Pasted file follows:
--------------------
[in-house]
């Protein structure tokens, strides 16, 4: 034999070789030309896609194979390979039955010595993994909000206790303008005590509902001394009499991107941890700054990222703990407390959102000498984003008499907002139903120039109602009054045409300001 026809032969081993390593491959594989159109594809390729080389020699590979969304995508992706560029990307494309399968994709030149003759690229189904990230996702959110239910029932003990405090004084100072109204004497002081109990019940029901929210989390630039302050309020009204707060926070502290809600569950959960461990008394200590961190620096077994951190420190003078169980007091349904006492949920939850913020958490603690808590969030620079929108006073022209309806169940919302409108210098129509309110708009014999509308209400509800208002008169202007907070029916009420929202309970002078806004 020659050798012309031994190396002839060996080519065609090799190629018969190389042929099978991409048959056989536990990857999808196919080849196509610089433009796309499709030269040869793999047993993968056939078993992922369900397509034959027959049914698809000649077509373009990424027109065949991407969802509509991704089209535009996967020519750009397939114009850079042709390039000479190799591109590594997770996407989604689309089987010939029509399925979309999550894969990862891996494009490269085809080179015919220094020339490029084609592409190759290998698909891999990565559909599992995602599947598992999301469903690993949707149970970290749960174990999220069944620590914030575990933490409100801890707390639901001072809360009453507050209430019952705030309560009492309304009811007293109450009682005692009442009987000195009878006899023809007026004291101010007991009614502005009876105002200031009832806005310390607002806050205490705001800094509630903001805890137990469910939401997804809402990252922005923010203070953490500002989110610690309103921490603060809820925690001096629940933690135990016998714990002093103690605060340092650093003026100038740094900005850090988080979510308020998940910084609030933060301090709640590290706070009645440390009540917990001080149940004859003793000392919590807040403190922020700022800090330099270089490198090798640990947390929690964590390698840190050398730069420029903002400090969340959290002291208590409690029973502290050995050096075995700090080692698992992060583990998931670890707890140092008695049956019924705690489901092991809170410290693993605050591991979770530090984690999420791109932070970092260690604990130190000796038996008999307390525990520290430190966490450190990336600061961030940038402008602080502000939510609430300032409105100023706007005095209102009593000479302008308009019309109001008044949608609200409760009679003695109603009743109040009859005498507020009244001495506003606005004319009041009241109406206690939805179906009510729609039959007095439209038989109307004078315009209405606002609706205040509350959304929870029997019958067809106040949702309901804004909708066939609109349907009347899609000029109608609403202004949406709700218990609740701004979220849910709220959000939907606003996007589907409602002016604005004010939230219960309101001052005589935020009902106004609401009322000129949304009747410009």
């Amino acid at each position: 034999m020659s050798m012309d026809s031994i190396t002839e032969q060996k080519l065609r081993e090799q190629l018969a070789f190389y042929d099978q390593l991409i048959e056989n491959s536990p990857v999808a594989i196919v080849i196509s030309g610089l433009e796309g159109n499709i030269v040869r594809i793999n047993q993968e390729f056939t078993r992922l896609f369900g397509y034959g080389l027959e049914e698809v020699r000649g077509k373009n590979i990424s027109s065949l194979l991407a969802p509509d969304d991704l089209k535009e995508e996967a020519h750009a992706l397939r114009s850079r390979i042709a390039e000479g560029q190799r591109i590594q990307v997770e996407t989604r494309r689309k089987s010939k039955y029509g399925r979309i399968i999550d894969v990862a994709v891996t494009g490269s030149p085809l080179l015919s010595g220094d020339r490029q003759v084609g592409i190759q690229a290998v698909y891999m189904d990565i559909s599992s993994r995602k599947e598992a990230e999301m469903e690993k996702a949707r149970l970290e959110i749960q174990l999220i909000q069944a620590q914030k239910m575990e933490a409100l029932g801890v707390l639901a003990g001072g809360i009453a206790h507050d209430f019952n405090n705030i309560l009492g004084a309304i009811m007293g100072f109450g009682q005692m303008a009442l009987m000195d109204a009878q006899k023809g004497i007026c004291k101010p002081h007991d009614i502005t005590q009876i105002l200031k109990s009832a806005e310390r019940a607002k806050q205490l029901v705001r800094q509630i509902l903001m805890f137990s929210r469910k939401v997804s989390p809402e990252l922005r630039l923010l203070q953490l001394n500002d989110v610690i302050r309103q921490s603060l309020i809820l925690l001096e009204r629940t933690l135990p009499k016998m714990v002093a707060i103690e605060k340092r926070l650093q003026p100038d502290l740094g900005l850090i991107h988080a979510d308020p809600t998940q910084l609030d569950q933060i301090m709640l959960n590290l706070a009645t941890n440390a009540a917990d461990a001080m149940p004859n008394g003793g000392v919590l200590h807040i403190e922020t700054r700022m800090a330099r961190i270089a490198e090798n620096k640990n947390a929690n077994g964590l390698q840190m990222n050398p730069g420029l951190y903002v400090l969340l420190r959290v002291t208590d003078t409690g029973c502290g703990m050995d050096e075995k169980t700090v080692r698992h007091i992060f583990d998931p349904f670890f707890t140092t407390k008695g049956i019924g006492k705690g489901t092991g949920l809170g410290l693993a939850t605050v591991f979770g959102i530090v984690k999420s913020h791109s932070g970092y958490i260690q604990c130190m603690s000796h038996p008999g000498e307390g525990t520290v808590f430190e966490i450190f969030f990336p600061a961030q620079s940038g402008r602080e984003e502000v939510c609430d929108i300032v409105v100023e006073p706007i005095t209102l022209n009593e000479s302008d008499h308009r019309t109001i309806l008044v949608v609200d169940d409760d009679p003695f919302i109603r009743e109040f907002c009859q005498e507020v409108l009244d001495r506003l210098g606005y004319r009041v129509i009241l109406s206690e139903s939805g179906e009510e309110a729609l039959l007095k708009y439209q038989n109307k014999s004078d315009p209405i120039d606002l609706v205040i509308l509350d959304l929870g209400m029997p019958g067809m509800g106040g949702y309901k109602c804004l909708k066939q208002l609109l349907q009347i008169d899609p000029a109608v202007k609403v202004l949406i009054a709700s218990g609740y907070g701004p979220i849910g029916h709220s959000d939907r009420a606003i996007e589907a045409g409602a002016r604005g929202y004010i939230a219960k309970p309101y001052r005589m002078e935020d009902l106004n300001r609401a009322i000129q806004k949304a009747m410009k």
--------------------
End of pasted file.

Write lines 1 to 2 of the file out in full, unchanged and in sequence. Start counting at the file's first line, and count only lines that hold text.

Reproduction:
[in-house]
């Protein structure tokens, strides 16, 4: 034999070789030309896609194979390979039955010595993994909000206790303008005590509902001394009499991107941890700054990222703990407390959102000498984003008499907002139903120039109602009054045409300001 026809032969081993390593491959594989159109594809390729080389020699590979969304995508992706560029990307494309399968994709030149003759690229189904990230996702959110239910029932003990405090004084100072109204004497002081109990019940029901929210989390630039302050309020009204707060926070502290809600569950959960461990008394200590961190620096077994951190420190003078169980007091349904006492949920939850913020958490603690808590969030620079929108006073022209309806169940919302409108210098129509309110708009014999509308209400509800208002008169202007907070029916009420929202309970002078806004 020659050798012309031994190396002839060996080519065609090799190629018969190389042929099978991409048959056989536990990857999808196919080849196509610089433009796309499709030269040869793999047993993968056939078993992922369900397509034959027959049914698809000649077509373009990424027109065949991407969802509509991704089209535009996967020519750009397939114009850079042709390039000479190799591109590594997770996407989604689309089987010939029509399925979309999550894969990862891996494009490269085809080179015919220094020339490029084609592409190759290998698909891999990565559909599992995602599947598992999301469903690993949707149970970290749960174990999220069944620590914030575990933490409100801890707390639901001072809360009453507050209430019952705030309560009492309304009811007293109450009682005692009442009987000195009878006899023809007026004291101010007991009614502005009876105002200031009832806005310390607002806050205490705001800094509630903001805890137990469910939401997804809402990252922005923010203070953490500002989110610690309103921490603060809820925690001096629940933690135990016998714990002093103690605060340092650093003026100038740094900005850090988080979510308020998940910084609030933060301090709640590290706070009645440390009540917990001080149940004859003793000392919590807040403190922020700022800090330099270089490198090798640990947390929690964590390698840190050398730069420029903002400090969340959290002291208590409690029973502290050995050096075995700090080692698992992060583990998931670890707890140092008695049956019924705690489901092991809170410290693993605050591991979770530090984690999420791109932070970092260690604990130190000796038996008999307390525990520290430190966490450190990336600061961030940038402008602080502000939510609430300032409105100023706007005095209102009593000479302008308009019309109001008044949608609200409760009679003695109603009743109040009859005498507020009244001495506003606005004319009041009241109406206690939805179906009510729609039959007095439209038989109307004078315009209405606002609706205040509350959304929870029997019958067809106040949702309901804004909708066939609109349907009347899609000029109608609403202004949406709700218990609740701004979220849910709220959000939907606003996007589907409602002016604005004010939230219960309101001052005589935020009902106004609401009322000129949304009747410009």